"We know with the flu and with RSV that you pretty much have no more than a 48 hour window to diagnosis the case for antivirals to be effective, so you want to have really rapid turnaround."
Even if a test takes 15 minutes it will have diminished results if it takes two days to get to a patient, which is why having a platform like be.well, where patients can take the test right away and immediately have the results uploaded and sent to their doctor, is so important.
"There’s a need to know now that the medicine can work and get to the individual in time and work. That’s all part of the motivation for having diagnostics close to the consumer, more readily available, good price points, where a lot of people can use it."
Empowering the patient
Ultimately, Chiarello doesn't see Alveo as a revolutionary product but an "evolutionary one," as it's taking part in a years-long trend of putting healthcare into the hands of the patient.
"I’m siloing technology and getting it into the hands of individuals and empowering individuals to know about their own health. I see this as a big trend. There are studies that are showing that in the U.S. people are more and more comfortable with do-it-yourself tests," he said.
"We’re taking technology that, up until now, was reserved for clinical labs and doctor’s offices, and we’re bringing it to the home. But then we’re connecting it with what I call ‘generation-C,’ or ‘generation connected,’ so having the healthcare application program as part of our product offering offers tremendous synergy with the way society is going."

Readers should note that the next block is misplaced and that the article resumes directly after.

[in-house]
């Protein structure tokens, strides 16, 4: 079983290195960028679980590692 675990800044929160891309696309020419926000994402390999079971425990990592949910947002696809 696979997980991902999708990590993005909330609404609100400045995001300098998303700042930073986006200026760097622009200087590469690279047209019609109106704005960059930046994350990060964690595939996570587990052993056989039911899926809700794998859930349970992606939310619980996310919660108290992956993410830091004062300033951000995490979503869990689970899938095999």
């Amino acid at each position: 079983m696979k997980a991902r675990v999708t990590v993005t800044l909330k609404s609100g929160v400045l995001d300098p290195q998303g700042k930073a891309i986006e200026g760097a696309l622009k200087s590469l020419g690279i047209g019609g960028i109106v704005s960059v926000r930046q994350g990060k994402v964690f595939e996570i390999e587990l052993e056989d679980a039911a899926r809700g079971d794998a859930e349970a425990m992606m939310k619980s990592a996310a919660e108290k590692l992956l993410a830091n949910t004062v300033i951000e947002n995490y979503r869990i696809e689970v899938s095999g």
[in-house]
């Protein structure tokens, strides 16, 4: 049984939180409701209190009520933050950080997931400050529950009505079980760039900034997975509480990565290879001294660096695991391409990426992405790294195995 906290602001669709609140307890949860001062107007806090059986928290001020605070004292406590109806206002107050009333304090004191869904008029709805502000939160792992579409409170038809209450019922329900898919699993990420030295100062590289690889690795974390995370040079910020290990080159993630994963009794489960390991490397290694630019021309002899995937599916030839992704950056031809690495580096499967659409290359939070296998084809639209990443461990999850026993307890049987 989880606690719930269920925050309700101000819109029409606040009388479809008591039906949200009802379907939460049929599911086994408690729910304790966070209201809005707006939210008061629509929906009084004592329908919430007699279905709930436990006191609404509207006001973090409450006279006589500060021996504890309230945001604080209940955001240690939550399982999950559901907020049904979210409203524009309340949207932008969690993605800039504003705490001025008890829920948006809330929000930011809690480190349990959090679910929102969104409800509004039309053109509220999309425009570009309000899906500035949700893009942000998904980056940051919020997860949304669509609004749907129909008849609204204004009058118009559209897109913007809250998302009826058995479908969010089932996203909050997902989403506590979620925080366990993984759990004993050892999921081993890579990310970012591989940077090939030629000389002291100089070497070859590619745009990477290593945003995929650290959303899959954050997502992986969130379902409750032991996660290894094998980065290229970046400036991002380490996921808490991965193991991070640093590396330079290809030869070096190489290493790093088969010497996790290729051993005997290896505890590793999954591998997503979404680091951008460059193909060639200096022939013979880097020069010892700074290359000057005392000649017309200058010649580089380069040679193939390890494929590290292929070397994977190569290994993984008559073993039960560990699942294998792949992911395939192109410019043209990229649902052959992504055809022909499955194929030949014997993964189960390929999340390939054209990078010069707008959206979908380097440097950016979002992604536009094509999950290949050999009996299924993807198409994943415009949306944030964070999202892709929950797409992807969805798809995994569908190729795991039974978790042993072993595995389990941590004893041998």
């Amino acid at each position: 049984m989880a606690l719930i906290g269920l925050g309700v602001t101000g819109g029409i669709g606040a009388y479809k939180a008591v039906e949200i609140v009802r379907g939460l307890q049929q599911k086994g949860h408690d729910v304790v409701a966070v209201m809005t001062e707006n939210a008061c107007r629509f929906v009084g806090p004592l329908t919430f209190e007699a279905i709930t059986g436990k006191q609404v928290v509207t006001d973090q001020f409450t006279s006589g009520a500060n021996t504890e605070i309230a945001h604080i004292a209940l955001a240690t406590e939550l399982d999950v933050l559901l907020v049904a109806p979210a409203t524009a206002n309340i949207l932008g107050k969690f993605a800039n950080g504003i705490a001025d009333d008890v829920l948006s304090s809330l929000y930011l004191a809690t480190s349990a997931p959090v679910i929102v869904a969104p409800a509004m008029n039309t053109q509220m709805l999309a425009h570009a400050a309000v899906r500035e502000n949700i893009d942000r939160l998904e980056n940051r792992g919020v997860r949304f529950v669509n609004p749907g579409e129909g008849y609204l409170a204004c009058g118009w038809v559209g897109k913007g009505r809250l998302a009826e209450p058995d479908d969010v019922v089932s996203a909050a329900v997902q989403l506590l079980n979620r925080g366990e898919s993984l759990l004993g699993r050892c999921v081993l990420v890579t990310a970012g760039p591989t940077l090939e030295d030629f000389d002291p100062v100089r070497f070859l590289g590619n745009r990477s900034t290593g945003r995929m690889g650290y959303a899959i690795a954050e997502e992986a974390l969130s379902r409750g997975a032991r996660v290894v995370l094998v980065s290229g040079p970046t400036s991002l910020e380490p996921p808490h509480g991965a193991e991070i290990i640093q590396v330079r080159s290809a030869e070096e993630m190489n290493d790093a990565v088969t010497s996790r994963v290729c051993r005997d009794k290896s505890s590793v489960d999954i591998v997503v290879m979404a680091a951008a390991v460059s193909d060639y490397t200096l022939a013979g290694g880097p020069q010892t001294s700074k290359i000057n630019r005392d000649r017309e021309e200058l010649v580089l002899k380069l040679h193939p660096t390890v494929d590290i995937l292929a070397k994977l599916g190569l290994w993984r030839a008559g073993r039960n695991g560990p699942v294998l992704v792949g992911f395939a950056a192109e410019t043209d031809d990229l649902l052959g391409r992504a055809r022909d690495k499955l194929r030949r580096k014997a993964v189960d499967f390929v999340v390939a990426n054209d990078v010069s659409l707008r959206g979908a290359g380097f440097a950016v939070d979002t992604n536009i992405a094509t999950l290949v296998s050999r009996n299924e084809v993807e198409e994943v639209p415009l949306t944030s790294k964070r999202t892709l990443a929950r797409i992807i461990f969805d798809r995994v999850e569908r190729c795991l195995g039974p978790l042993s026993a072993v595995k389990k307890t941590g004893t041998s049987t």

There's been a big push towards telemedicine and virtual care thanks to COVID-19, but Chiarello believes it only accelerated this movement, while also exposing the dangerous lack of emphasis that the healthcare system had been putting on infectious disease.
"Infectious disease has not been a top attractor in terms of other diseases like cardiovascular disease, oncology and diabetes that we have invested in. That's part of the reason why this pandemic has surprised us, has blindsided us, because we weren’t all that that prepared for testing for antivirals. No one’s ever seen COVID-19 before, but at the same time, many people predicted would this happen, and, lo and behold, here it is," he said.
"I feel, this is a bit of a wake up call to bring attention to the need to test and come up with therapeutics and interventions and best practices around these infectious diseases. We love science and technology and so lets apply it to this problem. I think we’ll have great solutions in short order and hopefully these kinds of things, where entire economics systems are brought to a halt, don’t happen, or happen on a much smaller scale. That’s the objective: for people to not only live longer but live extended healthy, effective lives."